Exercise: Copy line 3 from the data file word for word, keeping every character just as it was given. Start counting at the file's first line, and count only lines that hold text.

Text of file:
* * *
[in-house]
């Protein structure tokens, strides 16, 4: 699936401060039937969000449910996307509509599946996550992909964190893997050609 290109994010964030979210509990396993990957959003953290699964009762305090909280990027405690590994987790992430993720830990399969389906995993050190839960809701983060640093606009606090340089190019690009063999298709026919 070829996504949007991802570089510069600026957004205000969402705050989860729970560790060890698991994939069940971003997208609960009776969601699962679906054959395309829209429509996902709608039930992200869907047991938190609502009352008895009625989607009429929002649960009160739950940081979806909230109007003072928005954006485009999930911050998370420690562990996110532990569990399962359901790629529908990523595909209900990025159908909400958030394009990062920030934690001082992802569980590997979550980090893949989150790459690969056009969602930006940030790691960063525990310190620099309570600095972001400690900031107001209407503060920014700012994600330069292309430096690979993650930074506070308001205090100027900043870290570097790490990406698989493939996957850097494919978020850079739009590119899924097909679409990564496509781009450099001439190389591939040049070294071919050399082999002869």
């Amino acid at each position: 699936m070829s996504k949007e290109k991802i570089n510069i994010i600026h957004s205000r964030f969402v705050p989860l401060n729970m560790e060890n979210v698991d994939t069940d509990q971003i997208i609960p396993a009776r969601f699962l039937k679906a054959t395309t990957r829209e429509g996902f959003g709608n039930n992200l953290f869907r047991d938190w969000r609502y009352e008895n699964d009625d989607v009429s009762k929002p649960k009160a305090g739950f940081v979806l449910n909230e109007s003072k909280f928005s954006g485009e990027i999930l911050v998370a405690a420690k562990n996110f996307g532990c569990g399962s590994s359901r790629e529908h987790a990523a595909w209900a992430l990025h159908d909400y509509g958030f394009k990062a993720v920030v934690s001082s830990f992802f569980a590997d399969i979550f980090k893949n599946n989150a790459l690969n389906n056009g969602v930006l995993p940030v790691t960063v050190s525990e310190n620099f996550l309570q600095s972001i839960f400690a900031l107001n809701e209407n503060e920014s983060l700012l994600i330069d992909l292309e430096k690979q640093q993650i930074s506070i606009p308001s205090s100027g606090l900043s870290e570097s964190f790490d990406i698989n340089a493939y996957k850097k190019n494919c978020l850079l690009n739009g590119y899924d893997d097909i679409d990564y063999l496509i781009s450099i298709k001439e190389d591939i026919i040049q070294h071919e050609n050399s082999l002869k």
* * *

């Amino acid at each position: 699936m070829s996504k949007e290109k991802i570089n510069i994010i600026h957004s205000r964030f969402v705050p989860l401060n729970m560790e060890n979210v698991d994939t069940d509990q971003i997208i609960p396993a009776r969601f699962l039937k679906a054959t395309t990957r829209e429509g996902f959003g709608n039930n992200l953290f869907r047991d938190w969000r609502y009352e008895n699964d009625d989607v009429s009762k929002p649960k009160a305090g739950f940081v979806l449910n909230e109007s003072k909280f928005s954006g485009e990027i999930l911050v998370a405690a420690k562990n996110f996307g532990c569990g399962s590994s359901r790629e529908h987790a990523a595909w209900a992430l990025h159908d909400y509509g958030f394009k990062a993720v920030v934690s001082s830990f992802f569980a590997d399969i979550f980090k893949n599946n989150a790459l690969n389906n056009g969602v930006l995993p940030v790691t960063v050190s525990e310190n620099f996550l309570q600095s972001i839960f400690a900031l107001n809701e209407n503060e920014s983060l700012l994600i330069d992909l292309e430096k690979q640093q993650i930074s506070i606009p308001s205090s100027g606090l900043s870290e570097s964190f790490d990406i698989n340089a493939y996957k850097k190019n494919c978020l850079l690009n739009g590119y899924d893997d097909i679409d990564y063999l496509i781009s450099i298709k001439e190389d591939i026919i040049q070294h071919e050609n050399s082999l002869k």